OBS Staffer Erin had the opportunity to interview author Joanne Valiukas. The review of Danann Frost Falls from Grace can be found here

What would you most like the readers to know about the Danann Frost Series?

I want people to understand the true depth there is to the story and
the journey that Danann undertakes.  Some people have called it a love
story but it is so much more than that.  It is about one woman’s
journey through life and adversity and all the things that she learns
along the way.  She is flawed and makes mistakes, just like all of us
but it is what we learn and how we apply that knowledge that makes the
journey interesting.

I also want people to get more out of the book each time they read it.
There is a lot there, if you just look for it and after the sequel
comes out, you will want to go back and read the first one again, just
to see what hints you missed the first time around.

Why did you want to write about vampires and fallen angels together?

It was an accidental inspiration.  I was researching material for my
main series The Ancient Blood books and I was deep into Celtic
mythology.  I read the story of Mananann Mac Lir and how his second
wife cursed the children from his first marriage.  They were to be
swans for 900 years before the curse was lifted.  My head began
exploding with ideas as I pictured an Ancient Irish vampire prince who
stood watching a girl with snowy white wings, washing herself by an
Irish lake.  He thought that she was the goddess daughter of Mananann
but it turns out that she is not.

Celtic myths aren’t very common as the basis for modern book settings. What made you choose this one?

It actually sprang forth from the origins of vampires in my world.
They do not originate in celtic mythology but they do have cause to
make use of it in their travels; something that can only be understood
by reading the Ancient Bloods which at this time, are unfortunately
not published.

You’ve changed some of the details of what the angels and archangels are as well, did you do this consciously or did they change as the story progressed?

I did this deliberately.  I did not want to subscribe to any
particular relgious ethos, instead I wanted bridge the gaps and
question without offending the ways and beliefs of mankind.  Father
Seamus is the perfect example of this.  He held his own beliefs but
struggled to forgive evil doers and in the end couldn’t and I wanted
to admire that conviction in him, that his conscience was more right
and powerful than the laws to which his religion subscribed.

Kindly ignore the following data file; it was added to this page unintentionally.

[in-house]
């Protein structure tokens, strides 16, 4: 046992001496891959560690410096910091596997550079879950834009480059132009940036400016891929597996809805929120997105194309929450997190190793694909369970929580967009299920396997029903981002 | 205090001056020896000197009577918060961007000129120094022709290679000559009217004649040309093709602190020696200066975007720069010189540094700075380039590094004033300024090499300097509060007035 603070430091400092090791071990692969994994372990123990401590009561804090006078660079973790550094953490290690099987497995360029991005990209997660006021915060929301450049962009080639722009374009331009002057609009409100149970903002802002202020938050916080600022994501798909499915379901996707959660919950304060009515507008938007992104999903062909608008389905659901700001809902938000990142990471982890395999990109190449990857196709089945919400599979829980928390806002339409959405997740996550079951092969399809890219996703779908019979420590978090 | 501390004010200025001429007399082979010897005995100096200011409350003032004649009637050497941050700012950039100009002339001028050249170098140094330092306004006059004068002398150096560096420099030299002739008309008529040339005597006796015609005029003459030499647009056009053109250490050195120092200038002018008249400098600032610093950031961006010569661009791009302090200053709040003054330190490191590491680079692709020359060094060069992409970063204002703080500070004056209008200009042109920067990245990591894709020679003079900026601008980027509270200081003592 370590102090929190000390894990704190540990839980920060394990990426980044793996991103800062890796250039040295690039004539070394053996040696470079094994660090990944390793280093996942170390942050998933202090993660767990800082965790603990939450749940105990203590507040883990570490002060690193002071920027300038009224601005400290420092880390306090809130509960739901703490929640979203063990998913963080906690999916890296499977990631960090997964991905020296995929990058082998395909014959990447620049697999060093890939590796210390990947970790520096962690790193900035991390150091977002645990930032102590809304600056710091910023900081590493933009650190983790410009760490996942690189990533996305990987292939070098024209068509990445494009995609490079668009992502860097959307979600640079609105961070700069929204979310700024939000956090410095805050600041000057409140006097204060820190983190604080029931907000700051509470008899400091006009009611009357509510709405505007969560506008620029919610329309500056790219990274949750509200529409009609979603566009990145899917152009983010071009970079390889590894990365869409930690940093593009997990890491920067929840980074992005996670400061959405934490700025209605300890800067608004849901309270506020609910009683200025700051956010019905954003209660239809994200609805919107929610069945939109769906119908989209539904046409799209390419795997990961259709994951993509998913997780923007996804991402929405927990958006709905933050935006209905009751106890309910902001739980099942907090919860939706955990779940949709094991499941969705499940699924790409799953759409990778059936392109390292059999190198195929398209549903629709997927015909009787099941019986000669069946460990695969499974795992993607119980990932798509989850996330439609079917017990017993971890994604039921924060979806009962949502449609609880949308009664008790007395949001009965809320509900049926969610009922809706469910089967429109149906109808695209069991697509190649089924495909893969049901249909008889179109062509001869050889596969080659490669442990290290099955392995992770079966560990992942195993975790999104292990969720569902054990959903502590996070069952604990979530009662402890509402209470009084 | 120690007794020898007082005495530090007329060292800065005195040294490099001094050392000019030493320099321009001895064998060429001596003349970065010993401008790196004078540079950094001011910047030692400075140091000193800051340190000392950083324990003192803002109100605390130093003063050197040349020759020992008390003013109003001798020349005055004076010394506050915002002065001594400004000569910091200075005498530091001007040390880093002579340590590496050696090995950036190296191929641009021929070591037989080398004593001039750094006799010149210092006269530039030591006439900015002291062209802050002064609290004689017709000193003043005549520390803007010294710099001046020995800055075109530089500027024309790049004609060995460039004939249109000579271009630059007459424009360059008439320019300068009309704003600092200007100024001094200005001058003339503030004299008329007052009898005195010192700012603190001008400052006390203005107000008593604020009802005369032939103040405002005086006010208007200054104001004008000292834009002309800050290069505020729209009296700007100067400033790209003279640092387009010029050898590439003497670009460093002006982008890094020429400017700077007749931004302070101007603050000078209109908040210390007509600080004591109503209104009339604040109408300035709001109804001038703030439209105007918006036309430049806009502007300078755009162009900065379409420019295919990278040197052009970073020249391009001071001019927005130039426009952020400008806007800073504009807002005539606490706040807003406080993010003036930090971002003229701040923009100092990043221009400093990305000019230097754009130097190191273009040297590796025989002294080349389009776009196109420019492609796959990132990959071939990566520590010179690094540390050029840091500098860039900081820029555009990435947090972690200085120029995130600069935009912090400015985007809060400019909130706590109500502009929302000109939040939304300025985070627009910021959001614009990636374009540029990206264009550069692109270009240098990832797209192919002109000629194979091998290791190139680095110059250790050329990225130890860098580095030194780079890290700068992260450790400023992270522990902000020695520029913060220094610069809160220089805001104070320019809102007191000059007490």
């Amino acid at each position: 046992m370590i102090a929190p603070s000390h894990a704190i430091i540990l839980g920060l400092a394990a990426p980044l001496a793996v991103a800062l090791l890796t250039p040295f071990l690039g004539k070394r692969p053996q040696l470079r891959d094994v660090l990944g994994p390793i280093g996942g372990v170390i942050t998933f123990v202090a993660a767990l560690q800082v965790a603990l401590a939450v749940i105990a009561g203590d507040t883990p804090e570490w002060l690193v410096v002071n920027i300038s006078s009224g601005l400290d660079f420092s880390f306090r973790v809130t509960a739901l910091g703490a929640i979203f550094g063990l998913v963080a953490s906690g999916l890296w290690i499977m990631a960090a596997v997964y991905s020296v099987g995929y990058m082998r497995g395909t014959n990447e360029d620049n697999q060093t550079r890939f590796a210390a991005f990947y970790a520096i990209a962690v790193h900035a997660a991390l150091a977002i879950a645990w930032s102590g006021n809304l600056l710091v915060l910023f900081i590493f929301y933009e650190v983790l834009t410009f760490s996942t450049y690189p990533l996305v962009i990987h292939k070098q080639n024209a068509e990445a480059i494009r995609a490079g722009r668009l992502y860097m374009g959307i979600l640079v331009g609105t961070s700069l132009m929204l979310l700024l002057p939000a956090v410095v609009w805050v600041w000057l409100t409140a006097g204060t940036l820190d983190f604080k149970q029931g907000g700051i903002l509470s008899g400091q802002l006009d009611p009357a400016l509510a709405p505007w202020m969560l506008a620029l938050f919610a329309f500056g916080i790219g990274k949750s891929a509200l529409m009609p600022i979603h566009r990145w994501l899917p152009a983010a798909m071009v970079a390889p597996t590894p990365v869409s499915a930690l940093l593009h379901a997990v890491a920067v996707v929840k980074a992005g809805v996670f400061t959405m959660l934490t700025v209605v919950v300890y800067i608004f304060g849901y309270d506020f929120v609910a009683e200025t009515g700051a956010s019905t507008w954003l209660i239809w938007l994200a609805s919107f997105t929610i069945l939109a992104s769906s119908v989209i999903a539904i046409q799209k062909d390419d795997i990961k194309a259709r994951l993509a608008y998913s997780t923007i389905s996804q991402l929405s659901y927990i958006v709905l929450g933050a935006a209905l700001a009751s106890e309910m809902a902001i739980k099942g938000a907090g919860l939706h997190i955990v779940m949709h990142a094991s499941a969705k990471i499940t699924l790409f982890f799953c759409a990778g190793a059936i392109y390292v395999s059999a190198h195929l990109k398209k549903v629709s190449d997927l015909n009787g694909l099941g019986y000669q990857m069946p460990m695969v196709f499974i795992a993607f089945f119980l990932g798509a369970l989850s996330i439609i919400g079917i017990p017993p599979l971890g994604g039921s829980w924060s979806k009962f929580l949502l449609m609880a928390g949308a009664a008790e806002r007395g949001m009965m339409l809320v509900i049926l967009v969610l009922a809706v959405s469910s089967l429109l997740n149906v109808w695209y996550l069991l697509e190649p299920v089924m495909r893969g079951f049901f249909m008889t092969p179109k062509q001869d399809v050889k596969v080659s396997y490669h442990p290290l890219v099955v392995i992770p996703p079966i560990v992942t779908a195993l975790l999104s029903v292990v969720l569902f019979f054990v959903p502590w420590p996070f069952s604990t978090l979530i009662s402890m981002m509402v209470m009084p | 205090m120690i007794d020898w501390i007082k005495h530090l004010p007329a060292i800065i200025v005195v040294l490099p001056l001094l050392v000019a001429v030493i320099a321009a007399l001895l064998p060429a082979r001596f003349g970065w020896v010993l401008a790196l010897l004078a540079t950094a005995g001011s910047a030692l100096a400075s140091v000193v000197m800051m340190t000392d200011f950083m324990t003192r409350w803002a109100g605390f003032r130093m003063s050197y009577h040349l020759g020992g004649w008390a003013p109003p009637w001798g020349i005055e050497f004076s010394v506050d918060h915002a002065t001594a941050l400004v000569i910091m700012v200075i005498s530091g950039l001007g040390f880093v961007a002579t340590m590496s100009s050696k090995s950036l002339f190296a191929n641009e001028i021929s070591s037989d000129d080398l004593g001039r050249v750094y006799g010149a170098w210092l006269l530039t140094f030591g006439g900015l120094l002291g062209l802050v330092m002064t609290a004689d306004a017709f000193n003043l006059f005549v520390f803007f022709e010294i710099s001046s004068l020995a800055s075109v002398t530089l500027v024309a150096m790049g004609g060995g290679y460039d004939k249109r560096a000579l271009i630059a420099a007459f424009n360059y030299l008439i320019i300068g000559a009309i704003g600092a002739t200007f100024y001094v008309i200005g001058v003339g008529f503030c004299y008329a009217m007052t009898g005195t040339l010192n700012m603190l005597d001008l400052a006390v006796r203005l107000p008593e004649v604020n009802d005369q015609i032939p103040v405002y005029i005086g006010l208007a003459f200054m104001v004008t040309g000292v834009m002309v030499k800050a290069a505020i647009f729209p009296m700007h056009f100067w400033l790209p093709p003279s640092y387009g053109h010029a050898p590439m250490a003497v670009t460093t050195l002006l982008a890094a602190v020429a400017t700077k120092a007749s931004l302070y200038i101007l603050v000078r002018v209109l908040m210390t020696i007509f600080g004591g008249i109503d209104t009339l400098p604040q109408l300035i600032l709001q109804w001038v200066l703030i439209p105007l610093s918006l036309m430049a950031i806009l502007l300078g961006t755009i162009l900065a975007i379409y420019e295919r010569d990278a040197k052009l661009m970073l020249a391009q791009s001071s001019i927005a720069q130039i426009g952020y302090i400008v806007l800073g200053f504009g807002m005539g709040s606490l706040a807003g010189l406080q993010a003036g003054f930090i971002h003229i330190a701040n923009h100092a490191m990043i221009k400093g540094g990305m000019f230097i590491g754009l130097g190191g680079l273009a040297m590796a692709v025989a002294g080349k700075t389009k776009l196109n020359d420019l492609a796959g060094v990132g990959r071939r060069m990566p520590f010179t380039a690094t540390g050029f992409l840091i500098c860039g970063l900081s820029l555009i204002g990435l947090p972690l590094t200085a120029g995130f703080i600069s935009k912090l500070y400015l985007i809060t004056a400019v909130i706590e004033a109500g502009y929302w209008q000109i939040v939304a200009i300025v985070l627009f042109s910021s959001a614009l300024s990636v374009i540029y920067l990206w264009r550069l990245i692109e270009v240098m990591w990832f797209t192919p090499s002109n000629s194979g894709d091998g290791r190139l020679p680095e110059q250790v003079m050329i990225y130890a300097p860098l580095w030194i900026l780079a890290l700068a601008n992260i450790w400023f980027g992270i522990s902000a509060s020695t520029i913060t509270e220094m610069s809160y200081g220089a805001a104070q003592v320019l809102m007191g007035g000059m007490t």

The vampire origin myths are different too. Why are there different types, and why did you make them monthly shapeshifters?

Two reasons.  Firstly…I had to do something different, something
that would make my ethos stand out against others and secondly and
most importantly, I am the sort of person who relishes a challenge.  I
wanted to constrain my world and the laws under which they lived.
Limiting myself in this way meant that I had to find creative ways
around difficult problems.  One thing I never wanted to do was use the
Deus Ex Machina or some easy convenience for difficult problems.  I
never wanted the answer to anything to be ‘just because’.

Seth turns into a wolf; since you used Irish myths before it made me wonder, does his sister Mab change into a raven?

Can I say Erin, that I love just how much you’ve clearly thought about
these things.  It is for readers just like you that I actually wrote
this book.  The readers that want to know more and more and more.  As
for Mab, she is in fact also an Irish wolf.  The way that it works is
that a vampire, once undead, becomes the animal their sire or maker
was at the full moon.  This can change only if the body is attacked by
some other creature before rising and the DNA of the new animal has
somehow mixed with the body.  It may interest you to know that
Mananann himself was not an Irish Wolf.  You’re the first person I
have told this to!  (I am laughing gleefully, because I love that you
want to know these insights.)  Mananann deliberately introduced other
DNA to the bodies because too much would have been given away had he
not.  Any that still rose to be like Mananann, he killed.  The
children that he changed to become living vampires, he changed at the
times they chose to to become undead.  I hope that makes sense?

How much research was involved in the books?

Lots and lots and lots.  Whatever would we do without the internet?  I
have files and files of research and project books with articles and
pictures pasted in; all the things that inspired me.

Read the Complete Interview here